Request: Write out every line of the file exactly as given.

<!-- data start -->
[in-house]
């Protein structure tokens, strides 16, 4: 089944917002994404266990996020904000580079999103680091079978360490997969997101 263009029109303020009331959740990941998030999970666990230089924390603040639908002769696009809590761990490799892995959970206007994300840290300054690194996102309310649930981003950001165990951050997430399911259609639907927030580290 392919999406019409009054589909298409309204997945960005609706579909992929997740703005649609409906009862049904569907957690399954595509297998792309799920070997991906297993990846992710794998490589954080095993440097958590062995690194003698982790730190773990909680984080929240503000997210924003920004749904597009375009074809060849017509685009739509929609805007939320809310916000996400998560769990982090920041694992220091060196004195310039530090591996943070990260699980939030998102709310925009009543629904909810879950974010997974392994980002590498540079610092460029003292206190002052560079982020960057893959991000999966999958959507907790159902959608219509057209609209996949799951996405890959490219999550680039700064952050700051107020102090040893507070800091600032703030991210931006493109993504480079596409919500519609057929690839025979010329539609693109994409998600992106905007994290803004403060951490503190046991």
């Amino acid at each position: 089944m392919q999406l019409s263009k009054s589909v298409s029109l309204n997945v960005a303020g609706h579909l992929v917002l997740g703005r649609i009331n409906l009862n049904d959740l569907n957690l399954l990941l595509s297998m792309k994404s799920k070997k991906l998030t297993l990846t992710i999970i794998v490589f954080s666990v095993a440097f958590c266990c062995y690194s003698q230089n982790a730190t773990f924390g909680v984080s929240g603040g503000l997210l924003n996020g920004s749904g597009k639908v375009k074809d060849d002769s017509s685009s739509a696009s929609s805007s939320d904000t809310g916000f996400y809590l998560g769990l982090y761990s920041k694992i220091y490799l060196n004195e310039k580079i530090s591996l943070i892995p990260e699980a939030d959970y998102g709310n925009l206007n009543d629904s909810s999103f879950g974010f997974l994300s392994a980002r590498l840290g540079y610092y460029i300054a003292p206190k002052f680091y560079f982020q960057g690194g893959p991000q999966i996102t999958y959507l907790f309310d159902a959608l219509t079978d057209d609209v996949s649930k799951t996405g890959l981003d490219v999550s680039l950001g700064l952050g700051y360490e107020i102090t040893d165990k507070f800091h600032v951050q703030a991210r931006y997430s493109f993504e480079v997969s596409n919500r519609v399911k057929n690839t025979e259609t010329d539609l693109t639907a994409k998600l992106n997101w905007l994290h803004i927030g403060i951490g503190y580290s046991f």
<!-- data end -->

[in-house]
């Protein structure tokens, strides 16, 4: 089944917002994404266990996020904000580079999103680091079978360490997969997101 263009029109303020009331959740990941998030999970666990230089924390603040639908002769696009809590761990490799892995959970206007994300840290300054690194996102309310649930981003950001165990951050997430399911259609639907927030580290 392919999406019409009054589909298409309204997945960005609706579909992929997740703005649609409906009862049904569907957690399954595509297998792309799920070997991906297993990846992710794998490589954080095993440097958590062995690194003698982790730190773990909680984080929240503000997210924003920004749904597009375009074809060849017509685009739509929609805007939320809310916000996400998560769990982090920041694992220091060196004195310039530090591996943070990260699980939030998102709310925009009543629904909810879950974010997974392994980002590498540079610092460029003292206190002052560079982020960057893959991000999966999958959507907790159902959608219509057209609209996949799951996405890959490219999550680039700064952050700051107020102090040893507070800091600032703030991210931006493109993504480079596409919500519609057929690839025979010329539609693109994409998600992106905007994290803004403060951490503190046991």
């Amino acid at each position: 089944m392919q999406l019409s263009k009054s589909v298409s029109l309204n997945v960005a303020g609706h579909l992929v917002l997740g703005r649609i009331n409906l009862n049904d959740l569907n957690l399954l990941l595509s297998m792309k994404s799920k070997k991906l998030t297993l990846t992710i999970i794998v490589f954080s666990v095993a440097f958590c266990c062995y690194s003698q230089n982790a730190t773990f924390g909680v984080s929240g603040g503000l997210l924003n996020g920004s749904g597009k639908v375009k074809d060849d002769s017509s685009s739509a696009s929609s805007s939320d904000t809310g916000f996400y809590l998560g769990l982090y761990s920041k694992i220091y490799l060196n004195e310039k580079i530090s591996l943070i892995p990260e699980a939030d959970y998102g709310n925009l206007n009543d629904s909810s999103f879950g974010f997974l994300s392994a980002r590498l840290g540079y610092y460029i300054a003292p206190k002052f680091y560079f982020q960057g690194g893959p991000q999966i996102t999958y959507l907790f309310d159902a959608l219509t079978d057209d609209v996949s649930k799951t996405g890959l981003d490219v999550s680039l950001g700064l952050g700051y360490e107020i102090t040893d165990k507070f800091h600032v951050q703030a991210r931006y997430s493109f993504e480079v997969s596409n919500r519609v399911k057929n690839t025979e259609t010329d539609l693109t639907a994409k998600l992106n997101w905007l994290h803004i927030g403060i951490g503190y580290s046991f």